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What comes across most clearly at Sarah Burton’s Alexander McQueen shows, aside from the stunning craftsmanship and impeccable tailoring, is the thoughtfulness. There’s a story behind each piece, behind the setting, behind even the seating for the show—imbuing the collection with emotional oomph.
For this fall 2019 collection, Burton went home to the North of England for inspiration. From the grey moors and seaside vistas, to the mills with their bolts of fabric and machinery, all of it found its way into the clothes, whether in the suiting made with fabric from those mills or the moody floral prints on the dresses.
Here, a closer look at what went into the collection.
Suiting using fabric from British mills:
The suiting was made with fabric from four British mills: William Halstead, John Foster, Bower Roebuck and Saville Clifford, and Joshua Ellis. Burton wrote that the «heart of the collection is inspired by the bolts of cloth we saw woven both by man and machine.» The above look is made from a worsted flannel in charcoal grey.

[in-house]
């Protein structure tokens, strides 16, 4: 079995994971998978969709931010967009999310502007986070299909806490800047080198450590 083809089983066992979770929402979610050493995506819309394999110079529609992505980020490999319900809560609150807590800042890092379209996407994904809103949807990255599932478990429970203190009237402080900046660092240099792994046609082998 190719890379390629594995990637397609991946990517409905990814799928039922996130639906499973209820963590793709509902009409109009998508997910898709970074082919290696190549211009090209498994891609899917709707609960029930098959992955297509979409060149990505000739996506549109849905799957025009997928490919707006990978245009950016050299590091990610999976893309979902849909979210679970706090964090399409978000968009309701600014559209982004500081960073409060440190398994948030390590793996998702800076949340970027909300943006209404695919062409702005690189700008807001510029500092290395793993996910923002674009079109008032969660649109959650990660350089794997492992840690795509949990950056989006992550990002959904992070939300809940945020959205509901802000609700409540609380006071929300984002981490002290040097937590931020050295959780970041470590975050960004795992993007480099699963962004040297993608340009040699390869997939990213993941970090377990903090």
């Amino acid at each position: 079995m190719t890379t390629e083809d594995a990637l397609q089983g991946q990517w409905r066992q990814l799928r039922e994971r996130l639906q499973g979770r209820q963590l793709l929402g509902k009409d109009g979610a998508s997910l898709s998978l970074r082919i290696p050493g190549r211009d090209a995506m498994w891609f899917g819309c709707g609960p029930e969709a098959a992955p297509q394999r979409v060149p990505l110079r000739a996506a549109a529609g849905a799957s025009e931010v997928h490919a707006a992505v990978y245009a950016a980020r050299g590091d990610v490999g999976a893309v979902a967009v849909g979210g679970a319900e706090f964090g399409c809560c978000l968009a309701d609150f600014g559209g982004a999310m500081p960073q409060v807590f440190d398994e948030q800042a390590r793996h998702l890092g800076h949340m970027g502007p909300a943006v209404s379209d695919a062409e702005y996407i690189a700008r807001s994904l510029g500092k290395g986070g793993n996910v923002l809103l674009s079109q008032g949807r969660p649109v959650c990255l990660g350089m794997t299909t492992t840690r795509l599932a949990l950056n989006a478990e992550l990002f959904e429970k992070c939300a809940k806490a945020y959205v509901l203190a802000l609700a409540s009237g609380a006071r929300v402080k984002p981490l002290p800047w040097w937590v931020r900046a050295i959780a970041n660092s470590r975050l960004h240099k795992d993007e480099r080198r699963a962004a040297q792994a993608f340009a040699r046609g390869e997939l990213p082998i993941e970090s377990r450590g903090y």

Bolts of fabric from the factories were also used as seating for the show.
White shirtdress inspired by the original suffragettes in Britain:
This white poplin shirtdress was inspired by the British suffragettes, who always dressed up and wore white to marches.
The earring dress:
Look closer and you’ll see that this tulle tunic is embroidered with hundreds of pairs of glittery earrings—387 earrings to be precise.
Floor scraps are given a new life:
How’s this for sustainable? Scrap bits of fabric from the floors of the mills were used to create the 3-D rosettes on the skirt of this suit dress.
Thousands of tiny snaps:
The dots on this knit dress are actually 2000 dressmaker snaps, another nod to the importance of tailoring and the machinery in the mills.
One giant piece of fabric:
The show-stopping taffeta finale looks, sewn and draped to look like a flower in bloom, were made from one giant (25 meter) piece of fabric.